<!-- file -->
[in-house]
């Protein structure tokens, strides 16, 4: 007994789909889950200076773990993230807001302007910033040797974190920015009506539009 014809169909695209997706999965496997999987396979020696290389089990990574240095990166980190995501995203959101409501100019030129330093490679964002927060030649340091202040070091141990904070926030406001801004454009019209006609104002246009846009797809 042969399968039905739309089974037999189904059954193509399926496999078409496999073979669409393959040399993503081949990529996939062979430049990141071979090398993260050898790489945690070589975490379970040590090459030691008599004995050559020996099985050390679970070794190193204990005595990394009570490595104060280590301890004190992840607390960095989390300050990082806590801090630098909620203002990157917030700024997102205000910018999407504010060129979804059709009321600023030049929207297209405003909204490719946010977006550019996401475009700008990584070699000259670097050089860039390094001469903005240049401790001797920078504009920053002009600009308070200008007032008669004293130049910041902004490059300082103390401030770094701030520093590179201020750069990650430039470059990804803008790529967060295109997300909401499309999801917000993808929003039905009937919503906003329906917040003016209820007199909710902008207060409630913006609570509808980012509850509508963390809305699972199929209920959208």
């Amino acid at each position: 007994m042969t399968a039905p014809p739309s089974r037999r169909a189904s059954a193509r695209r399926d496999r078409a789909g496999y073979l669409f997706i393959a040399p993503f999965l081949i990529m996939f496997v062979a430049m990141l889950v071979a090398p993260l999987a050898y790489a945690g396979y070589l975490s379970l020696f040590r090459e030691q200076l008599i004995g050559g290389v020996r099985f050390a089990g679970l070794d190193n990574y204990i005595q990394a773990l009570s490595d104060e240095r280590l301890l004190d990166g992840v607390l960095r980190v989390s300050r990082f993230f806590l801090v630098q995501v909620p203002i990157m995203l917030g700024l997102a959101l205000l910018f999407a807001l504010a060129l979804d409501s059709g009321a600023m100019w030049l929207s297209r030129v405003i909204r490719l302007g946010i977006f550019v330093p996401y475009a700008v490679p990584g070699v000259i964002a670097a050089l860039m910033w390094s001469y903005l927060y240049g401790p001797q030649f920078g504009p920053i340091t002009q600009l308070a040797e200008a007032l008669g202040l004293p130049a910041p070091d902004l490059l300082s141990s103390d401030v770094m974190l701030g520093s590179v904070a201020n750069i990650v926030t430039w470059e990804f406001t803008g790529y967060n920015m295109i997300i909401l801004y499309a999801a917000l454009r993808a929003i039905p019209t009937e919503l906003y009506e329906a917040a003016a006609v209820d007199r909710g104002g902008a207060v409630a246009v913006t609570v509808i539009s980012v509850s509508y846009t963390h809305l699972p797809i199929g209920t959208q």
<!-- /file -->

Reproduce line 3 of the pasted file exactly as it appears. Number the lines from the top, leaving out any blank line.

């Amino acid at each position: 007994m042969t399968a039905p014809p739309s089974r037999r169909a189904s059954a193509r695209r399926d496999r078409a789909g496999y073979l669409f997706i393959a040399p993503f999965l081949i990529m996939f496997v062979a430049m990141l889950v071979a090398p993260l999987a050898y790489a945690g396979y070589l975490s379970l020696f040590r090459e030691q200076l008599i004995g050559g290389v020996r099985f050390a089990g679970l070794d190193n990574y204990i005595q990394a773990l009570s490595d104060e240095r280590l301890l004190d990166g992840v607390l960095r980190v989390s300050r990082f993230f806590l801090v630098q995501v909620p203002i990157m995203l917030g700024l997102a959101l205000l910018f999407a807001l504010a060129l979804d409501s059709g009321a600023m100019w030049l929207s297209r030129v405003i909204r490719l302007g946010i977006f550019v330093p996401y475009a700008v490679p990584g070699v000259i964002a670097a050089l860039m910033w390094s001469y903005l927060y240049g401790p001797q030649f920078g504009p920053i340091t002009q600009l308070a040797e200008a007032l008669g202040l004293p130049a910041p070091d902004l490059l300082s141990s103390d401030v770094m974190l701030g520093s590179v904070a201020n750069i990650v926030t430039w470059e990804f406001t803008g790529y967060n920015m295109i997300i909401l801004y499309a999801a917000l454009r993808a929003i039905p019209t009937e919503l906003y009506e329906a917040a003016a006609v209820d007199r909710g104002g902008a207060v409630a246009v913006t609570v509808i539009s980012v509850s509508y846009t963390h809305l699972p797809i199929g209920t959208q």